The Korean War Memorial in Washington D.C. reminds us: “Freedom is not free!” Americans have long understood this, and across the generations, millions of men and women — serving as soldiers, sailors, and airmen — have chose to serve their fellow citizens by entering the U.S. military. They have been willing to give their time, talents, and even their lives to protect America and her cherished freedoms. To honor these courageous patriots, November 11, is set aside as Veteran’s Day.
World War I, then normally referred to simply as The Great War (no one could imagine any war being greater!), ended with the implementation of an armistice [temporary cessation of hostilities — in this case until the final peace treaty, the infamous Treaty of Versailles, was signed in 1919] between the Allies and Germany at 11 AM on November 11, 1918.
The following year November 11, 1919, President Woodrow Wilson proclaims the first Armistice Day to commemorate the peace. The original concept for the celebration was for the suspension of business for a two minute period beginning at 11 AM, with the day also marked by parades and public meetings.
On the second anniversary of the armistice, France and the United Kingdom hold ceremonies honoring their unknown dead from the war. In America, at the suggestion of church groups, President Wilson names the Sunday nearest Armistice Day, on which be held worship services in the interest of international peace.
Congress passed legislation approving the establishment of a Tomb of the Unknown Soldier in Arlington National Cemetery, declaring November 11, 1921 a legal holiday to hold the ceremony and to honor all those who participated in the war.
Congress passes legislation on May 13, 1938 making November 11 a legal Federal holiday, Armistice Day. World War II and the Korean War create millions of additional war veterans in addition to those of the First World War veterans already honored by Armistice Day.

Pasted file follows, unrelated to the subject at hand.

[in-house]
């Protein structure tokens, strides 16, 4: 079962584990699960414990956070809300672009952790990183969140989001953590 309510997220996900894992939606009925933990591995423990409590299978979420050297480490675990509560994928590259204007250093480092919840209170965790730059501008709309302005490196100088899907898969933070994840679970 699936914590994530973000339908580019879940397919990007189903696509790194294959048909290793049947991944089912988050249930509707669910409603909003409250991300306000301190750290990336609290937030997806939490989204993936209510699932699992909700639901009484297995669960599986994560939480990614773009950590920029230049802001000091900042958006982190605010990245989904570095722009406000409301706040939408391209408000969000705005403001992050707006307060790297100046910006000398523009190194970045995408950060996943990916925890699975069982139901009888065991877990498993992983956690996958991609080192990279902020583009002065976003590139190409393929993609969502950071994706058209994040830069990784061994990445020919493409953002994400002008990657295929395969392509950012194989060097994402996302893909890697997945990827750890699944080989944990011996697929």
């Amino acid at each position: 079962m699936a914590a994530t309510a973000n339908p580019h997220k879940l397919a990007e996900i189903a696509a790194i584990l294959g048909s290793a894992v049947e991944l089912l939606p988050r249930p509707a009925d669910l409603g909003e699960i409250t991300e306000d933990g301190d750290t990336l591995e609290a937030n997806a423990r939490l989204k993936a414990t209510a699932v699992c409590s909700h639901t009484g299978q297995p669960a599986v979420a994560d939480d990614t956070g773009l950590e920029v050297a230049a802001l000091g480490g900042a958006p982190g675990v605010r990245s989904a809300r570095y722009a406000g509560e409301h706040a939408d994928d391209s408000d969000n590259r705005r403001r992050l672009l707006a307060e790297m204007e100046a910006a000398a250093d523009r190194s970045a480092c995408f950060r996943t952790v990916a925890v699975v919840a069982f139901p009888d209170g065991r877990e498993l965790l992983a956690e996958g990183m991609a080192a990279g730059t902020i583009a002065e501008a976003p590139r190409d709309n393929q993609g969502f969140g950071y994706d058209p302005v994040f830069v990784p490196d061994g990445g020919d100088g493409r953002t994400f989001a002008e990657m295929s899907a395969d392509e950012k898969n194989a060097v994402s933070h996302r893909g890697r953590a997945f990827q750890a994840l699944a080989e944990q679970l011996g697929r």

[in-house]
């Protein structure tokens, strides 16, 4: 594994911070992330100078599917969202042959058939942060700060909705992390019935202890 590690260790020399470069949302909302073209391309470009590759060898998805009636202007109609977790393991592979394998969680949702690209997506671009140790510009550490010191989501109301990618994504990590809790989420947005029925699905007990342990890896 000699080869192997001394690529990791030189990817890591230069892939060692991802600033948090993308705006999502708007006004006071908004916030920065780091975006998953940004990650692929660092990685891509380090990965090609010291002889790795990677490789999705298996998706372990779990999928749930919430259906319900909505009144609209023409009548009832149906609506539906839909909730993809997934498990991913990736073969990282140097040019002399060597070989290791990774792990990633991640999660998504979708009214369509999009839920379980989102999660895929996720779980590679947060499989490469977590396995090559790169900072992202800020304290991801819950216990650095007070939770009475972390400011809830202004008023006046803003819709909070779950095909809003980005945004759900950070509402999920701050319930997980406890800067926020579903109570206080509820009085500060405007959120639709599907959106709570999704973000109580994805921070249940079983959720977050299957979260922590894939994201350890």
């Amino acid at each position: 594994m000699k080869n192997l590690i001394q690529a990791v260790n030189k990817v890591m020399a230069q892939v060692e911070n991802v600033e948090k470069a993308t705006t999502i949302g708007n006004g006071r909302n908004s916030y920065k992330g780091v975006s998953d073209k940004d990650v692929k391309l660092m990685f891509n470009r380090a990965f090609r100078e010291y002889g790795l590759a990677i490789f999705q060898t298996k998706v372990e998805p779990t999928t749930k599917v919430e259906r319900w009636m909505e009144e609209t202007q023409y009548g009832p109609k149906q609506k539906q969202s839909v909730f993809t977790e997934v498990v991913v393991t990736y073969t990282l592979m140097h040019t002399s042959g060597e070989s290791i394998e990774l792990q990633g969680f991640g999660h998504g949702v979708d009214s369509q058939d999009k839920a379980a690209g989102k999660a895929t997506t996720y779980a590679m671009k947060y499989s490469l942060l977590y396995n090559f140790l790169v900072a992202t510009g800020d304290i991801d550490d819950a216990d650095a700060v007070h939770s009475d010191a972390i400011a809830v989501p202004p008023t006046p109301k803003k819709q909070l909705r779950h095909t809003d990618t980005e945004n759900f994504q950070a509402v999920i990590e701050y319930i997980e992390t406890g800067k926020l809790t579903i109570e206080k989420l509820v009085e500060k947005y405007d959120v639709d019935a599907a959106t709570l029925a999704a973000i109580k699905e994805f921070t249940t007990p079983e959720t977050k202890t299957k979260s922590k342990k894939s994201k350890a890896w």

On June 1, President Dwight D. Eisenhower signs legislation changing the name of the legal holiday from Armistice Day to Veteran’s Day.
Respecting our soldiers has long been part of our American fabric of life. For example, President Abraham Lincoln said:
Honor to the Soldier and Sailor everywhere, who bravely bears his country’s cause. Honor also to the citizen who cares for his brother in the field, and serves, as he best can, the same cause — honor to him . . . who braves for the common good the storms of heaven and the storms of battle.
He similarly declared:
I am indeed very grateful to the brave men who have been struggling with the enemy in the field, to their noble commanders who have directed them, and especially to our Maker . . . we should, above all, be very grateful to Almighty God, Who gives us victory.”
This Veteran’s Day, be sure to thank a veteran for their service. Perhaps even take time out of your day to visit some veterans at a local nursing home, where sometimes many have been tragically abandoned or have no family members remaining. And let’s also remember those who sacrificed so much for us across the centuries, from the American Revolution to the current War on Terror. May we never cease to be thankful — and to express that gratitude — for those who are willing to give so much for the rest of us.